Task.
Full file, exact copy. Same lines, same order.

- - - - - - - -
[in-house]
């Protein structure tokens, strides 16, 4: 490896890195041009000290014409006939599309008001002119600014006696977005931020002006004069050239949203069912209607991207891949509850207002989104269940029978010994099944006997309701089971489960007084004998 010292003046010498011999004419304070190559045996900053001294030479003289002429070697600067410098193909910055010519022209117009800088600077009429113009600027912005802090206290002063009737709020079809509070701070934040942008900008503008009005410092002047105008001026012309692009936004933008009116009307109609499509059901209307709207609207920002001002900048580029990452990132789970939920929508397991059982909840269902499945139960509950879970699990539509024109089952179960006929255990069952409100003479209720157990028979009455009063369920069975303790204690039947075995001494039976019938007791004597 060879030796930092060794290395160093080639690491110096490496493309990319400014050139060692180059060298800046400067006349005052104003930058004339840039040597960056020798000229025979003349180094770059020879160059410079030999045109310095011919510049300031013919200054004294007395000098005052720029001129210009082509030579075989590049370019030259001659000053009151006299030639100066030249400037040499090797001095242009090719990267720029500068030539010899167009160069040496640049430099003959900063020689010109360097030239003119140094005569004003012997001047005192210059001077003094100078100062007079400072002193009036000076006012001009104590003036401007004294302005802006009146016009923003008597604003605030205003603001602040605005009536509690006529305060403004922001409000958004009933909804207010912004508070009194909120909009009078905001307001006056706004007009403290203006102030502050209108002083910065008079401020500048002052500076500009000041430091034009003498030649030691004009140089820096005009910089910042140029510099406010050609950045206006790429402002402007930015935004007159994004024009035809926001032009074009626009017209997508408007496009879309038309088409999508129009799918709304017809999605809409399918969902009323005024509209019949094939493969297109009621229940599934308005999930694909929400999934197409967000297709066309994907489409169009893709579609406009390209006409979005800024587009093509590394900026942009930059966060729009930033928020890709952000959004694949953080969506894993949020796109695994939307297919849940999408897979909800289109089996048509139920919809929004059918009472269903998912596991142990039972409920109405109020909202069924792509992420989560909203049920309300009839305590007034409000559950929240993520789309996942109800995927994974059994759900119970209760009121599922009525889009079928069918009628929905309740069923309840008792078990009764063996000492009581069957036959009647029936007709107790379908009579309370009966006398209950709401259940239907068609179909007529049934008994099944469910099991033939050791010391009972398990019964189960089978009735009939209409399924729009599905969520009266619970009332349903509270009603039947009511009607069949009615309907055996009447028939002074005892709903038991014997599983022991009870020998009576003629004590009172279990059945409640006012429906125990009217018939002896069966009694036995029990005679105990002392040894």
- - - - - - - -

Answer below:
[in-house]
């Protein structure tokens, strides 16, 4: 490896890195041009000290014409006939599309008001002119600014006696977005931020002006004069050239949203069912209607991207891949509850207002989104269940029978010994099944006997309701089971489960007084004998 010292003046010498011999004419304070190559045996900053001294030479003289002429070697600067410098193909910055010519022209117009800088600077009429113009600027912005802090206290002063009737709020079809509070701070934040942008900008503008009005410092002047105008001026012309692009936004933008009116009307109609499509059901209307709207609207920002001002900048580029990452990132789970939920929508397991059982909840269902499945139960509950879970699990539509024109089952179960006929255990069952409100003479209720157990028979009455009063369920069975303790204690039947075995001494039976019938007791004597 060879030796930092060794290395160093080639690491110096490496493309990319400014050139060692180059060298800046400067006349005052104003930058004339840039040597960056020798000229025979003349180094770059020879160059410079030999045109310095011919510049300031013919200054004294007395000098005052720029001129210009082509030579075989590049370019030259001659000053009151006299030639100066030249400037040499090797001095242009090719990267720029500068030539010899167009160069040496640049430099003959900063020689010109360097030239003119140094005569004003012997001047005192210059001077003094100078100062007079400072002193009036000076006012001009104590003036401007004294302005802006009146016009923003008597604003605030205003603001602040605005009536509690006529305060403004922001409000958004009933909804207010912004508070009194909120909009009078905001307001006056706004007009403290203006102030502050209108002083910065008079401020500048002052500076500009000041430091034009003498030649030691004009140089820096005009910089910042140029510099406010050609950045206006790429402002402007930015935004007159994004024009035809926001032009074009626009017209997508408007496009879309038309088409999508129009799918709304017809999605809409399918969902009323005024509209019949094939493969297109009621229940599934308005999930694909929400999934197409967000297709066309994907489409169009893709579609406009390209006409979005800024587009093509590394900026942009930059966060729009930033928020890709952000959004694949953080969506894993949020796109695994939307297919849940999408897979909800289109089996048509139920919809929004059918009472269903998912596991142990039972409920109405109020909202069924792509992420989560909203049920309300009839305590007034409000559950929240993520789309996942109800995927994974059994759900119970209760009121599922009525889009079928069918009628929905309740069923309840008792078990009764063996000492009581069957036959009647029936007709107790379908009579309370009966006398209950709401259940239907068609179909007529049934008994099944469910099991033939050791010391009972398990019964189960089978009735009939209409399924729009599905969520009266619970009332349903509270009603039947009511009607069949009615309907055996009447028939002074005892709903038991014997599983022991009870020998009576003629004590009172279990059945409640006012429906125990009217018939002896069966009694036995029990005679105990002392040894």